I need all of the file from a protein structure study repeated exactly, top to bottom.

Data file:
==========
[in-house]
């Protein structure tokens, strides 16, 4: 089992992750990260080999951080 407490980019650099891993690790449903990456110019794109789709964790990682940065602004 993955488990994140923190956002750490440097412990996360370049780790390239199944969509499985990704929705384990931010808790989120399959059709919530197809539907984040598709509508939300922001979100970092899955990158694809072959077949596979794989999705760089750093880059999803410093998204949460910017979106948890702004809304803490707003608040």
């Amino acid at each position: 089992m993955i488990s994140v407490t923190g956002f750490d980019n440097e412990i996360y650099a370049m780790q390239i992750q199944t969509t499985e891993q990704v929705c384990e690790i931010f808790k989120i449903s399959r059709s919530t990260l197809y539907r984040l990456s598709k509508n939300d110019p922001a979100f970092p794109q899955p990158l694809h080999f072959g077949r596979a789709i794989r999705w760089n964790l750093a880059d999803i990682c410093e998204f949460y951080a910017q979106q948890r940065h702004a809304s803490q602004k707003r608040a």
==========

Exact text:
[in-house]
């Protein structure tokens, strides 16, 4: 089992992750990260080999951080 407490980019650099891993690790449903990456110019794109789709964790990682940065602004 993955488990994140923190956002750490440097412990996360370049780790390239199944969509499985990704929705384990931010808790989120399959059709919530197809539907984040598709509508939300922001979100970092899955990158694809072959077949596979794989999705760089750093880059999803410093998204949460910017979106948890702004809304803490707003608040």
């Amino acid at each position: 089992m993955i488990s994140v407490t923190g956002f750490d980019n440097e412990i996360y650099a370049m780790q390239i992750q199944t969509t499985e891993q990704v929705c384990e690790i931010f808790k989120i449903s399959r059709s919530t990260l197809y539907r984040l990456s598709k509508n939300d110019p922001a979100f970092p794109q899955p990158l694809h080999f072959g077949r596979a789709i794989r999705w760089n964790l750093a880059d999803i990682c410093e998204f949460y951080a910017q979106q948890r940065h702004a809304s803490q602004k707003r608040a």